• You can obtain a power point presentation about asset building at the ASAP Center web site.
  • Go online to learn more. You can also call and ask to talk to someone who may be able to connect you with others in different areas who are working toward similar goals.
  • Thank you for caring about and investing in Northside. We hope to see you May 9 for the next training! Please take a moment to complete the survey from your packet before you leave.
  • 40 Ways Anyone Can Build Assets

    1. 1. 40 Ways Anyone Can Build Assets Northside Asset Builders Coalition May 2 & 4, 2009
    2. 2. Welcome! <ul><li>You accepted an invitation to: </li></ul><ul><ul><li>learn about the asset building framework </li></ul></ul><ul><ul><li>Identify ways to work together to promote developmental assets </li></ul></ul><ul><ul><li>Be part of shaping how this will look in Northside </li></ul></ul>
    3. 3. Introductions <ul><li>Assets make me think of… </li></ul><ul><li>I am interested in asset building because… </li></ul><ul><li>My hope for the children and youth of my community is… </li></ul>
    4. 4. Common Interests <ul><li>We care about young people </li></ul><ul><li>We’re concerned about their well being </li></ul><ul><li>Sometimes aren’t sure what to do </li></ul>
    5. 5. A Positive Approach… Developmental Assets <ul><li>Represents common wisdom </li></ul><ul><li>Based on research conducted by Search Institute </li></ul>
    6. 6. Provides A Framework
    7. 7. Two Shifts First Shift From fixing young people’s problems to Promoting young people’s strengths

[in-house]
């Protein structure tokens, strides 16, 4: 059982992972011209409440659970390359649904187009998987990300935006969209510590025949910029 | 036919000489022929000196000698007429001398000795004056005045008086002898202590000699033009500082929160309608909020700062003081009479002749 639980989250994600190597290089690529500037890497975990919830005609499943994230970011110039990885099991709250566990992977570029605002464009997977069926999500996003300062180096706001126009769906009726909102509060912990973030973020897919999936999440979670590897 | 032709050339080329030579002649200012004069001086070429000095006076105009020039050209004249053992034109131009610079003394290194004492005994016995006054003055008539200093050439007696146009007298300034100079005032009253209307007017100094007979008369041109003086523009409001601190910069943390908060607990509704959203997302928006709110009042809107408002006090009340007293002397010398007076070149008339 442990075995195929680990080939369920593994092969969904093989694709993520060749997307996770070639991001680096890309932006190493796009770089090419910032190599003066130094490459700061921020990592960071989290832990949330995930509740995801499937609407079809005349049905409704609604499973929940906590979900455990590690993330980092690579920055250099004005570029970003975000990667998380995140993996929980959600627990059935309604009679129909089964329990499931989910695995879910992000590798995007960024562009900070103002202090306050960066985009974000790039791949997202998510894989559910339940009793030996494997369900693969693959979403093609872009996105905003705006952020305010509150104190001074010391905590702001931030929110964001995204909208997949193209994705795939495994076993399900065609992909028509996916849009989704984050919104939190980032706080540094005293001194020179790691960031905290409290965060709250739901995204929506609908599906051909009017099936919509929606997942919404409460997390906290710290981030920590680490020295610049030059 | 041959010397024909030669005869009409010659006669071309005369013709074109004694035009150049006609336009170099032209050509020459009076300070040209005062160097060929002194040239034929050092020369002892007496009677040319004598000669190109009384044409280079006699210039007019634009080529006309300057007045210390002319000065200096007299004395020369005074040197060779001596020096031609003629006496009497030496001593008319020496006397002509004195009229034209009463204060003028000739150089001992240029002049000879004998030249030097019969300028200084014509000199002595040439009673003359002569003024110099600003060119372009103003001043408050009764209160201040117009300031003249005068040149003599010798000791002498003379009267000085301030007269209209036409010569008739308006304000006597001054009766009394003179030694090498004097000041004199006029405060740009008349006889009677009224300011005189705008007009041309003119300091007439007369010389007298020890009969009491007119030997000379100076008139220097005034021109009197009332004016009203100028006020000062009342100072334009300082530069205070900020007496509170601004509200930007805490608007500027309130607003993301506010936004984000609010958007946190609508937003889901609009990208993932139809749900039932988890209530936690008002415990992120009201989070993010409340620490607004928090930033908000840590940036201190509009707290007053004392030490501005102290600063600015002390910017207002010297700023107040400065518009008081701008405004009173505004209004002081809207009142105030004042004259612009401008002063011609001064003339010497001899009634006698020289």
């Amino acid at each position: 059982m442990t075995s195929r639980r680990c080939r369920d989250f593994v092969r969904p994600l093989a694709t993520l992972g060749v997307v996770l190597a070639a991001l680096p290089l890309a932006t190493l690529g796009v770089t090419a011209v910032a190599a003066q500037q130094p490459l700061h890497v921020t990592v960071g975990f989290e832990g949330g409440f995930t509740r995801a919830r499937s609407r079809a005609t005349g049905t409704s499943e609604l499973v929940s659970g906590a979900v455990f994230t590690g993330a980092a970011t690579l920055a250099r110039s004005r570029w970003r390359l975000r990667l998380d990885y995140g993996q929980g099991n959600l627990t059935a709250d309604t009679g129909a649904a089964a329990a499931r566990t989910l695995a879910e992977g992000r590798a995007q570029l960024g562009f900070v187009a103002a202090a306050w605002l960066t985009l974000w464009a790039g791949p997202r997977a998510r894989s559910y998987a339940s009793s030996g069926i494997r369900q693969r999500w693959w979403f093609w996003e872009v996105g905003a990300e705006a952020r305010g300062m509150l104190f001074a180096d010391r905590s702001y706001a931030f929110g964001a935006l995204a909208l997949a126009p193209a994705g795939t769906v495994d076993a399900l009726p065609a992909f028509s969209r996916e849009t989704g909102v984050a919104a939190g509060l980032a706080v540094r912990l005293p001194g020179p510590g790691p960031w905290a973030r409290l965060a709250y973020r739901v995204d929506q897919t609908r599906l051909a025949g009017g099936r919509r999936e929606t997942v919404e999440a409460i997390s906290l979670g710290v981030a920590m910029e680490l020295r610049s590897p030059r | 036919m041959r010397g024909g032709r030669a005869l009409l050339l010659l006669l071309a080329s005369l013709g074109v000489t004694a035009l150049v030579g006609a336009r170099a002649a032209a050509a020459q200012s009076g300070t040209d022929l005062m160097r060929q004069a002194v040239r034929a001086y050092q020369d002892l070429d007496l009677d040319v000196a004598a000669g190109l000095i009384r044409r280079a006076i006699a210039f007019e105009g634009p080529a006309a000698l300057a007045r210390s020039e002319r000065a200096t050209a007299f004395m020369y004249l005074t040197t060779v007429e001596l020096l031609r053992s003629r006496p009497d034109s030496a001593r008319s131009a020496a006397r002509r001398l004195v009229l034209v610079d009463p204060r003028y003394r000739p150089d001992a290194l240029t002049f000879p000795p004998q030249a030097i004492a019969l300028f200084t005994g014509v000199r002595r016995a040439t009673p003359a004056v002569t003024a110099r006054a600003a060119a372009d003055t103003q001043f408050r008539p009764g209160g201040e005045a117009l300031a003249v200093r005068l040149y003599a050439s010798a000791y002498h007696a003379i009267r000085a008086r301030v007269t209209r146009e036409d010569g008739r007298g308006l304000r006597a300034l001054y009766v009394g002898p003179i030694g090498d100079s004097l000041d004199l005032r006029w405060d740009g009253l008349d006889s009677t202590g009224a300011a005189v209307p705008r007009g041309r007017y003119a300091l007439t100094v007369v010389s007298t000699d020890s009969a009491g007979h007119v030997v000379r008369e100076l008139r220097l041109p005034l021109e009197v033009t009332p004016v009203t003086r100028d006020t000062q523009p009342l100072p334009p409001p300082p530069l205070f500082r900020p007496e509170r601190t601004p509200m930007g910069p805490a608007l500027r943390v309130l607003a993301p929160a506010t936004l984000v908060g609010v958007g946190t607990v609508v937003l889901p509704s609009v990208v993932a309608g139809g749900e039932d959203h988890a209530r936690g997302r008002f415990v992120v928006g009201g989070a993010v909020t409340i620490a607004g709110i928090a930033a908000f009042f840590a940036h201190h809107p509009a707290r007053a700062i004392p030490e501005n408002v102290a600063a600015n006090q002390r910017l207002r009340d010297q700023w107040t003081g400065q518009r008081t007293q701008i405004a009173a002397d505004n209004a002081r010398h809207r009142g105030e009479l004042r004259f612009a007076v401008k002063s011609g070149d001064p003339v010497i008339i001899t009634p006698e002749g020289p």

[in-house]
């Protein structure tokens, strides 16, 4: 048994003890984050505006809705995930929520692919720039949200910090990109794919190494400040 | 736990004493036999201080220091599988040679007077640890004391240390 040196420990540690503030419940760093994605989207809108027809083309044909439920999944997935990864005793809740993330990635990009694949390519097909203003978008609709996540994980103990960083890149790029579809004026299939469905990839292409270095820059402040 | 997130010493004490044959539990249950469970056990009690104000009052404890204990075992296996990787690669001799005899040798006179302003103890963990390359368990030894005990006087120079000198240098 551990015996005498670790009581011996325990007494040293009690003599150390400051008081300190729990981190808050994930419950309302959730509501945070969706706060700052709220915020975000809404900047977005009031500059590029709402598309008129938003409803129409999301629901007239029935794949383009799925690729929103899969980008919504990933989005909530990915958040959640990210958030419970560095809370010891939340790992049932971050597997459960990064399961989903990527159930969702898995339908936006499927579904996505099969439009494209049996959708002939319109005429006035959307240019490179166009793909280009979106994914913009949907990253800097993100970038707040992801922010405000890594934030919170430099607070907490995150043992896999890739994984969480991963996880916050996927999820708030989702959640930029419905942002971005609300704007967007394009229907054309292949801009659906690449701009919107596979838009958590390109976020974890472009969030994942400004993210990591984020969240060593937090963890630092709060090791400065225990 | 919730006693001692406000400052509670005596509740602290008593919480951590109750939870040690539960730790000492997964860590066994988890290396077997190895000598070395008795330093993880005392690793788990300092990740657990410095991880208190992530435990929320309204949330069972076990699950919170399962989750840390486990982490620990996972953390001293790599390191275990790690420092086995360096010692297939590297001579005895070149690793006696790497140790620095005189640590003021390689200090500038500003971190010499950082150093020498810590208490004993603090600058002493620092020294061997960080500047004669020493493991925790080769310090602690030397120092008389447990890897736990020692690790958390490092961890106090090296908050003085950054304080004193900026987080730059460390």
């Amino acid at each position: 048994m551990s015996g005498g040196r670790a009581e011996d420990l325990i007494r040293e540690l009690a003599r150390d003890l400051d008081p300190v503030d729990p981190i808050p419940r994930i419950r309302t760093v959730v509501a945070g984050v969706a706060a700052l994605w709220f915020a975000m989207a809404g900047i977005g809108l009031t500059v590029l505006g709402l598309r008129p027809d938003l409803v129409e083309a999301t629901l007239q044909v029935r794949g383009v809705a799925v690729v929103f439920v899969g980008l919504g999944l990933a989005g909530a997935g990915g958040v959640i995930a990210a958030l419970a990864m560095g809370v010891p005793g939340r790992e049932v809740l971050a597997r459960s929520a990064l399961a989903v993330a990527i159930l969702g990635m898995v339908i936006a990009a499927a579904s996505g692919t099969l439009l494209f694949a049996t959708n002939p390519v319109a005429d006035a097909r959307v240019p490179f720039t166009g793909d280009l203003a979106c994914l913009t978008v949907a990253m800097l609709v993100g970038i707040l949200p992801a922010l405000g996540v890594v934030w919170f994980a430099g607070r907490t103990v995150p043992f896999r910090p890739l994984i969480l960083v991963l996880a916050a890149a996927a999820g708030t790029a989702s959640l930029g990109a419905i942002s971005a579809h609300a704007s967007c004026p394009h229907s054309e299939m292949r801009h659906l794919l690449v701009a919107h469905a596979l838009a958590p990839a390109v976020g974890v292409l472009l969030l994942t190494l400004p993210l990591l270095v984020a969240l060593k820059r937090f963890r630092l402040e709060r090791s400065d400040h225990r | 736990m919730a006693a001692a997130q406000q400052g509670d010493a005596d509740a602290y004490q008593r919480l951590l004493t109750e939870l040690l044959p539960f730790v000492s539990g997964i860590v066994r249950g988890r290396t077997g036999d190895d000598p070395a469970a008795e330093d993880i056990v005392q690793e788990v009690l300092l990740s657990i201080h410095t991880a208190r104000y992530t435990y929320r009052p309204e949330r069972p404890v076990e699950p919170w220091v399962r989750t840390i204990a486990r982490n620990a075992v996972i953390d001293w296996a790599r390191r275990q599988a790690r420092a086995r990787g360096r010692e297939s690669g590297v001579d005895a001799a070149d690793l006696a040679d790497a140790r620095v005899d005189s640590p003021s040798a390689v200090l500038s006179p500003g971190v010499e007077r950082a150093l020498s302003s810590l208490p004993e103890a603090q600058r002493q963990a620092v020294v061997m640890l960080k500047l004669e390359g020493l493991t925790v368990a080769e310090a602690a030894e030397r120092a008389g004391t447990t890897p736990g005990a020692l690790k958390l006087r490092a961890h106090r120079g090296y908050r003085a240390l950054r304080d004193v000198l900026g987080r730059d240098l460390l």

8. 8. Two Shifts <ul><li>Second Shift </li></ul><ul><li>Beyond programs to Relationships </li></ul>
    9. 9. A New View <ul><li>From… </li></ul><ul><li>Young people’s problems </li></ul><ul><li>Professional’s work </li></ul><ul><li>Young people absorbing resources </li></ul><ul><li>Troubled young people </li></ul>To… Young people’s strengths Everyone’s work Young people as resources All young people
    10. 10. Asset Building moves us… <ul><li>From… </li></ul><ul><ul><li>Problem focus </li></ul></ul><ul><ul><li>Reactive </li></ul></ul><ul><ul><li>Blaming </li></ul></ul><ul><ul><li>Crisis management </li></ul></ul><ul><ul><li>Competition </li></ul></ul><ul><ul><li>Despair </li></ul></ul><ul><li>TO… </li></ul><ul><ul><li>Positive focus </li></ul></ul><ul><ul><li>Proactive behavior </li></ul></ul><ul><ul><li>Claiming responsibility </li></ul></ul><ul><ul><li>Vision building </li></ul></ul><ul><ul><li>Cooperation </li></ul></ul><ul><ul><li>Hope </li></ul></ul>
    11. 11. Developmental Assets <ul><li>Eight types of assets in two categories: </li></ul><ul><li>External assets </li></ul><ul><li>Internal assets </li></ul>